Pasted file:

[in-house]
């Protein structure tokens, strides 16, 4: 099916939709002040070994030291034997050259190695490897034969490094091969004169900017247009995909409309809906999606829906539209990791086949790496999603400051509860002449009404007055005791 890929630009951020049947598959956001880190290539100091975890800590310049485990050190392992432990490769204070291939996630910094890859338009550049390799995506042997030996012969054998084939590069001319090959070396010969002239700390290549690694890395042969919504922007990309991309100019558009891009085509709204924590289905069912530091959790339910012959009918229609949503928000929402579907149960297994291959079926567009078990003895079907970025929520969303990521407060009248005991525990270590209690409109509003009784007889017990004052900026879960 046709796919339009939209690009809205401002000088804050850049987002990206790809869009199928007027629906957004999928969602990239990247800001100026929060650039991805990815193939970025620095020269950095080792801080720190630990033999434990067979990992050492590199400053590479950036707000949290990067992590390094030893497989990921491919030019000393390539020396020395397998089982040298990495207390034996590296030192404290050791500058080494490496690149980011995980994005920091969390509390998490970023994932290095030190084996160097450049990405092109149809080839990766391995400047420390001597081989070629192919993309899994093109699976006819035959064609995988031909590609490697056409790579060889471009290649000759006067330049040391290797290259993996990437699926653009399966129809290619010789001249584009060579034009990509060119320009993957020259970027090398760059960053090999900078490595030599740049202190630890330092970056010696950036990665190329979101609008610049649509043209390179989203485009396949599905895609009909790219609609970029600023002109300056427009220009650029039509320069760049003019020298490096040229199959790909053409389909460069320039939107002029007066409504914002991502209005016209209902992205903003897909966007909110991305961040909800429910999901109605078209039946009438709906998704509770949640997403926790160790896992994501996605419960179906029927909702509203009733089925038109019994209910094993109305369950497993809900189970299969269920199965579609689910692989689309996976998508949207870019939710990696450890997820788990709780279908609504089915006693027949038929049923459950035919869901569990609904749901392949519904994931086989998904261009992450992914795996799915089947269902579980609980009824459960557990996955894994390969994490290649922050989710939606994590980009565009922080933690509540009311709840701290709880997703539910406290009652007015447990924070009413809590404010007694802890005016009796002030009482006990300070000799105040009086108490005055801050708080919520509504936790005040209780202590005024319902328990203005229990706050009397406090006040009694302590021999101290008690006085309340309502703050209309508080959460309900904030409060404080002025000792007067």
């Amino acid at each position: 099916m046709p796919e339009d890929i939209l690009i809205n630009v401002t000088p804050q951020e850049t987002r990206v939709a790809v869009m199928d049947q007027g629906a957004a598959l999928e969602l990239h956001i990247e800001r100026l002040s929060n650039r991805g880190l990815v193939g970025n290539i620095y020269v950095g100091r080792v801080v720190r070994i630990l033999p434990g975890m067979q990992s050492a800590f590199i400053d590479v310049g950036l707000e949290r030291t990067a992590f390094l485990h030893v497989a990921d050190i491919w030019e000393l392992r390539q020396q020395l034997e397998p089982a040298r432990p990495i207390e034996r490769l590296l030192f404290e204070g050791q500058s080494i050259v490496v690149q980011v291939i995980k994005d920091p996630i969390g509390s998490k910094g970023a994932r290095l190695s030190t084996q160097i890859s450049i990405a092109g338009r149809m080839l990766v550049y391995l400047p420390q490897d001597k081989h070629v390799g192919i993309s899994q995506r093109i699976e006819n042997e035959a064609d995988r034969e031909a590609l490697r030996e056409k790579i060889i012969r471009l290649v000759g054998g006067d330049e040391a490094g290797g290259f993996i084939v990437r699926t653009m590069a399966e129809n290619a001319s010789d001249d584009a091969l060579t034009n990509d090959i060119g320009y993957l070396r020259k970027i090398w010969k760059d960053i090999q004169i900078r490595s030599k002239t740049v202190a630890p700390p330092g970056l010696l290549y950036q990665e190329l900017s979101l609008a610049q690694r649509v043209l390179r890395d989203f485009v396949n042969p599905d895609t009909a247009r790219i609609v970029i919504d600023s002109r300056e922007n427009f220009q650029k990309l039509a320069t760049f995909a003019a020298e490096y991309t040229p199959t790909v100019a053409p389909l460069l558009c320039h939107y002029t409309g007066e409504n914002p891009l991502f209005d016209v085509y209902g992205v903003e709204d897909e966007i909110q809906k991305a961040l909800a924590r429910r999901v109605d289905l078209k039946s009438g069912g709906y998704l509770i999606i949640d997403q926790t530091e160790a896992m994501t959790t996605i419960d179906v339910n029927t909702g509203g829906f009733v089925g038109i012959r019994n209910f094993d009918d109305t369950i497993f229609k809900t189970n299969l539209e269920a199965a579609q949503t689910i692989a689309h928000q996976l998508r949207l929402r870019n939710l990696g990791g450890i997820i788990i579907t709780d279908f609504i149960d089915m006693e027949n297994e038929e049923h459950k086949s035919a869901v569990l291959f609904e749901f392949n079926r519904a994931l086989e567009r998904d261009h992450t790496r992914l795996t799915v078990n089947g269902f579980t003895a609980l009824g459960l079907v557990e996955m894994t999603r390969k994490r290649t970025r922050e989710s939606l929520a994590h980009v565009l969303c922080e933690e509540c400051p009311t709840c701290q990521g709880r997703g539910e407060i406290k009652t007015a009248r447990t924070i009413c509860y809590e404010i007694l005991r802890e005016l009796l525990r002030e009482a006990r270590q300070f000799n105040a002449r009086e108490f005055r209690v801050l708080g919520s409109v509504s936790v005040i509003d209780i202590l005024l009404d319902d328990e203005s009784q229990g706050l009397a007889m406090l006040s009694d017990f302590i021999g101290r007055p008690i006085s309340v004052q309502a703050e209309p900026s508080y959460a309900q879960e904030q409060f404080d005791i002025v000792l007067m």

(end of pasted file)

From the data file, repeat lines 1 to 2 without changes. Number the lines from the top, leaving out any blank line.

[in-house]
């Protein structure tokens, strides 16, 4: 099916939709002040070994030291034997050259190695490897034969490094091969004169900017247009995909409309809906999606829906539209990791086949790496999603400051509860002449009404007055005791 890929630009951020049947598959956001880190290539100091975890800590310049485990050190392992432990490769204070291939996630910094890859338009550049390799995506042997030996012969054998084939590069001319090959070396010969002239700390290549690694890395042969919504922007990309991309100019558009891009085509709204924590289905069912530091959790339910012959009918229609949503928000929402579907149960297994291959079926567009078990003895079907970025929520969303990521407060009248005991525990270590209690409109509003009784007889017990004052900026879960 046709796919339009939209690009809205401002000088804050850049987002990206790809869009199928007027629906957004999928969602990239990247800001100026929060650039991805990815193939970025620095020269950095080792801080720190630990033999434990067979990992050492590199400053590479950036707000949290990067992590390094030893497989990921491919030019000393390539020396020395397998089982040298990495207390034996590296030192404290050791500058080494490496690149980011995980994005920091969390509390998490970023994932290095030190084996160097450049990405092109149809080839990766391995400047420390001597081989070629192919993309899994093109699976006819035959064609995988031909590609490697056409790579060889471009290649000759006067330049040391290797290259993996990437699926653009399966129809290619010789001249584009060579034009990509060119320009993957020259970027090398760059960053090999900078490595030599740049202190630890330092970056010696950036990665190329979101609008610049649509043209390179989203485009396949599905895609009909790219609609970029600023002109300056427009220009650029039509320069760049003019020298490096040229199959790909053409389909460069320039939107002029007066409504914002991502209005016209209902992205903003897909966007909110991305961040909800429910999901109605078209039946009438709906998704509770949640997403926790160790896992994501996605419960179906029927909702509203009733089925038109019994209910094993109305369950497993809900189970299969269920199965579609689910692989689309996976998508949207870019939710990696450890997820788990709780279908609504089915006693027949038929049923459950035919869901569990609904749901392949519904994931086989998904261009992450992914795996799915089947269902579980609980009824459960557990996955894994390969994490290649922050989710939606994590980009565009922080933690509540009311709840701290709880997703539910406290009652007015447990924070009413809590404010007694802890005016009796002030009482006990300070000799105040009086108490005055801050708080919520509504936790005040209780202590005024319902328990203005229990706050009397406090006040009694302590021999101290008690006085309340309502703050209309508080959460309900904030409060404080002025000792007067």